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Nothing says “survival camping gear” like a self-engineered camping first aid kit. Learn the necessities of any good first aid kit here.
At first glance, preparing for events that are not very likely to happen seems silly. But consider that such preparations could save a life or at least provide a more relaxing vacation free from the worries of injury.
Camping First Aid Kit Essentials
A well-constructed camping first aid kit is an essential part of any camper’s gear because camping involves many activities that increase the likelihood of a mishap.
The Camping First Aid Kit Container Itself
Many types of containers will work fine for a comprehensive camping first aid kit, but try to find a medium to a large-sized plastic waterproof utility box. Waterproof takes one more worry from the mind so that the camping vacation can be full of stress-free fun.
If the camping first aid kit is situated in a guaranteed dry location, such as inside a vehicle or camper, waterproof may not be as important, but make sure it’s still tightly secured.
The Bulk of the Camping First Aid Kit
From scrape to gash, bug bite to snake bite, all wounds received while camping should be treated promptly and with the utmost care to avoid infection. Don’t leave for the campground without first packing these items in a camping first aid kit:
- Hydrogen peroxide for slowing bleeding and preventing infection.
- Small bottle of alcohol for cleaning supplies triple-antibiotic ointment.
- Hand sanitizer to cleanse those hands before treating that wound, and after.
- Cotton balls or gauze pads for applying the alcohol.
- About 25 bandages of various sizes and shapes.
- Tweezers for removing thorns.
- Non-latex disposable gloves to avoid cross-contamination.
- Calamine lotion or hydrocortisone cream for itches.
- Aloe vera gel for burns and sunburns.
- Space blanket.
- Scissors for cutting clothing and other general purposes.
Illness Treatment and Emergency Gear
Accidents happen, and In the event of a severe illness or some other unforeseen catastrophic incident, there are a few vital supplies that should be at hand:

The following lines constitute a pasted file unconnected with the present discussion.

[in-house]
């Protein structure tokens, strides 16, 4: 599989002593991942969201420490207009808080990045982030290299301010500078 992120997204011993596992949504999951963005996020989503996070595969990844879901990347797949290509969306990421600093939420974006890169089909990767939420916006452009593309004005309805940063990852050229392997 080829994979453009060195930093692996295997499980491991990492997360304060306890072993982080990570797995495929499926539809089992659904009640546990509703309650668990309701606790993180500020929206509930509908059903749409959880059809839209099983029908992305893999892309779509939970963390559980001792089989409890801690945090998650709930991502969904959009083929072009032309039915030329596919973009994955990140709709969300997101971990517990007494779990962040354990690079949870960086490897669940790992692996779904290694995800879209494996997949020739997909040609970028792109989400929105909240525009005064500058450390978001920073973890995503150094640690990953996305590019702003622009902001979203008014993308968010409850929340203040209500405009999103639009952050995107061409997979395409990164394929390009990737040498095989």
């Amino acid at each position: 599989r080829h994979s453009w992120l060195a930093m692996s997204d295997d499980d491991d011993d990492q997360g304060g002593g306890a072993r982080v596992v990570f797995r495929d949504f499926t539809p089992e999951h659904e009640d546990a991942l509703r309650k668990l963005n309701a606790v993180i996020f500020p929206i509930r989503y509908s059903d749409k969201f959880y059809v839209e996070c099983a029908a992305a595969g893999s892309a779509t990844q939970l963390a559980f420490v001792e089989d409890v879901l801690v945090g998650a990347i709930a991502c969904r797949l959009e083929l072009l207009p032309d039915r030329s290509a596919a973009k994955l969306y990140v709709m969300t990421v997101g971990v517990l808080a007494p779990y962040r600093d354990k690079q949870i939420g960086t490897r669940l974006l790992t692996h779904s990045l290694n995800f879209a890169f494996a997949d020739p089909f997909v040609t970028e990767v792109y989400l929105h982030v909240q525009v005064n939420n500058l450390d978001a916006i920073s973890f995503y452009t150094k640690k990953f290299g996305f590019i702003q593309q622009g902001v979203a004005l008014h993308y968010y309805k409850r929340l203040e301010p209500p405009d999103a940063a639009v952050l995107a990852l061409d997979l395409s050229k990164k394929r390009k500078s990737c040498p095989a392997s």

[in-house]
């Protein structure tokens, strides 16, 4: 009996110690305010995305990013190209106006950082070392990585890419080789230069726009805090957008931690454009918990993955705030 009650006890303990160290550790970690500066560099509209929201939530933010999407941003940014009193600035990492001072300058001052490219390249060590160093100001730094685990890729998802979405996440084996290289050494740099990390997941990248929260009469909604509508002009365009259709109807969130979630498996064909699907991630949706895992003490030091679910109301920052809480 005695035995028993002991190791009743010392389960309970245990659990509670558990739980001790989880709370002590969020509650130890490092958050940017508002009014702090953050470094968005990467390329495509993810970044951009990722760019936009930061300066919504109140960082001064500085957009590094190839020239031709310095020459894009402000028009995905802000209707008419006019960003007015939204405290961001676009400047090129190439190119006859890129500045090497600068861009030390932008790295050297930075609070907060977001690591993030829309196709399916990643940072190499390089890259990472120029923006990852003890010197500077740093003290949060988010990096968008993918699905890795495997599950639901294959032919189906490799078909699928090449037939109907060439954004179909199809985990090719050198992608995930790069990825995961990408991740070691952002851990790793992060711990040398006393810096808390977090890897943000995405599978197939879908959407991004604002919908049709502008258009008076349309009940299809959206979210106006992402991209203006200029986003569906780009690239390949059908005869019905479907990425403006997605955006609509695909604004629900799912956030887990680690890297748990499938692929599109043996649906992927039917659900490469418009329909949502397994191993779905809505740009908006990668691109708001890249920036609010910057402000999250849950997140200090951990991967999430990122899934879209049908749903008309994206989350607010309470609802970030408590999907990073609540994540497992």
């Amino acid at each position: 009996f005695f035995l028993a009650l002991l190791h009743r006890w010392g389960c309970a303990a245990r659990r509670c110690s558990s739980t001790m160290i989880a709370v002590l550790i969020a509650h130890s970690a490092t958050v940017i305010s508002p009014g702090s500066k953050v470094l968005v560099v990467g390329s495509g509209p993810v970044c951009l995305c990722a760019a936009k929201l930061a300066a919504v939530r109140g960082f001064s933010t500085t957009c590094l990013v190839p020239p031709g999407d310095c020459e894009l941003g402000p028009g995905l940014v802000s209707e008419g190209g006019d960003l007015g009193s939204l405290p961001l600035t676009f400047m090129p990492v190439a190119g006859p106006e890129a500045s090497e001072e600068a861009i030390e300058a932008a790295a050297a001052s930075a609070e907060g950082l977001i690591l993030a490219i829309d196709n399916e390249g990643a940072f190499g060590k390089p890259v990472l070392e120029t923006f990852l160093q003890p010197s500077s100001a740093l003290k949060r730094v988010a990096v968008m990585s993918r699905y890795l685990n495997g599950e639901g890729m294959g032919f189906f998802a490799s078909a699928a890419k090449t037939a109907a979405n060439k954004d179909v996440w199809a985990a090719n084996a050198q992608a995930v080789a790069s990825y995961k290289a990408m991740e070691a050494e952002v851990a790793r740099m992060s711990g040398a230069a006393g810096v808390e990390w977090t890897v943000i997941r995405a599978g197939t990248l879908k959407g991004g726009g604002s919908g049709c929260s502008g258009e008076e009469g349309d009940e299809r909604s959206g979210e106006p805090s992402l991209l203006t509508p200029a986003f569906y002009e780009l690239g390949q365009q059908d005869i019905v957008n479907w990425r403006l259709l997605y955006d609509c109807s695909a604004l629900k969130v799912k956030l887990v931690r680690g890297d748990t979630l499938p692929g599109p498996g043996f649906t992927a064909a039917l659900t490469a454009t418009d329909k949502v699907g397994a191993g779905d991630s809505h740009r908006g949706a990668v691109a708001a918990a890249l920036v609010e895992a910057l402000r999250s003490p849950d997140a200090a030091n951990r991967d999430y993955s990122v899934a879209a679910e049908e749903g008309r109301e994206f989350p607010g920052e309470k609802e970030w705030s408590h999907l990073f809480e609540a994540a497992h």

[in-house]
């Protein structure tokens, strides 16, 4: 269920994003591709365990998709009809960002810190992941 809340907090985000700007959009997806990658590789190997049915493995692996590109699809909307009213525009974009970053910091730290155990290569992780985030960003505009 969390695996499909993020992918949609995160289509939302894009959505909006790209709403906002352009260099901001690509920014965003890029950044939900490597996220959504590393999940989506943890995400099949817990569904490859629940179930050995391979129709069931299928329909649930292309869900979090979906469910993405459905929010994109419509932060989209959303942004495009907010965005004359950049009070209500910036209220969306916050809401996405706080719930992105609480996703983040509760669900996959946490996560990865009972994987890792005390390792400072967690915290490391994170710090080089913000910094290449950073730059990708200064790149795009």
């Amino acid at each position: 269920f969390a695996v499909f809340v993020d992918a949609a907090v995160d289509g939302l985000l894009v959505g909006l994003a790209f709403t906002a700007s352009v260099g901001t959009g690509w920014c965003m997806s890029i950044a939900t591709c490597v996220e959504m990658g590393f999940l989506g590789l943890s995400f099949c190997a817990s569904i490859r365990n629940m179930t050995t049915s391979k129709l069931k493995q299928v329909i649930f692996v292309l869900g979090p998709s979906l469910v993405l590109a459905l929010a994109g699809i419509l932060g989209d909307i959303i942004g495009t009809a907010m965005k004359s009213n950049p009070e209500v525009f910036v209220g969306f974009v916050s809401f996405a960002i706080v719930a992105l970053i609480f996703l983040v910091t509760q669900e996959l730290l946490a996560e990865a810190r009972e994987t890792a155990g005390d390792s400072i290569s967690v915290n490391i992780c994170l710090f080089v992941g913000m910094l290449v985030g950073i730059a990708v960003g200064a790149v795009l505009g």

- Oral thermometer: it’s always good to be able to monitor a fever.
- Anti-diarrheal medicine: it may seem a silly addition, but there’s no telling when someone might catch an infection from water or food, putting them out of commission for the whole trip.
- Antacids for upset stomach relief.
- Antihistamines for allergies: nothing is more likely to ruin a vacation than a sneezing fit brought on by pollen.
- Pain-relief: ibuprofen or aspirin (but no aspirin for children).
- An ample supply of any medications needed by those on the trip.
- A small bottle of Saline solution: without reliable, clean running water, the ability to flush the eyes in the event of an accident is a necessity. Contact wearers know this to be true.
Although the extreme case of a broken bone or sprain is somewhat unlikely, proper preparation will limit the severity of an incident. And it’s not too hard to add a couple of items to a first aid kit:
- Extra cloth or gauze for wrapping (or to use as a sling).
- A splint for setting a broken bone (or just use a sturdy stick or two).
First Aid Kit Guide
Perhaps most important of all, any adequate camping first aid kit contains an instruction booklet for complicated tasks involving saving someone’s life or correctly treating an injury. Find a good camping first aid kit book and pack it along with the kit. Skim through it some beforehand, too, to decrease the time it takes to find vital information.
Find more information about what first aid kits should contain at the American Red Cross or double-check the family camping gear checklist to make sure everything’s packed for the trip.
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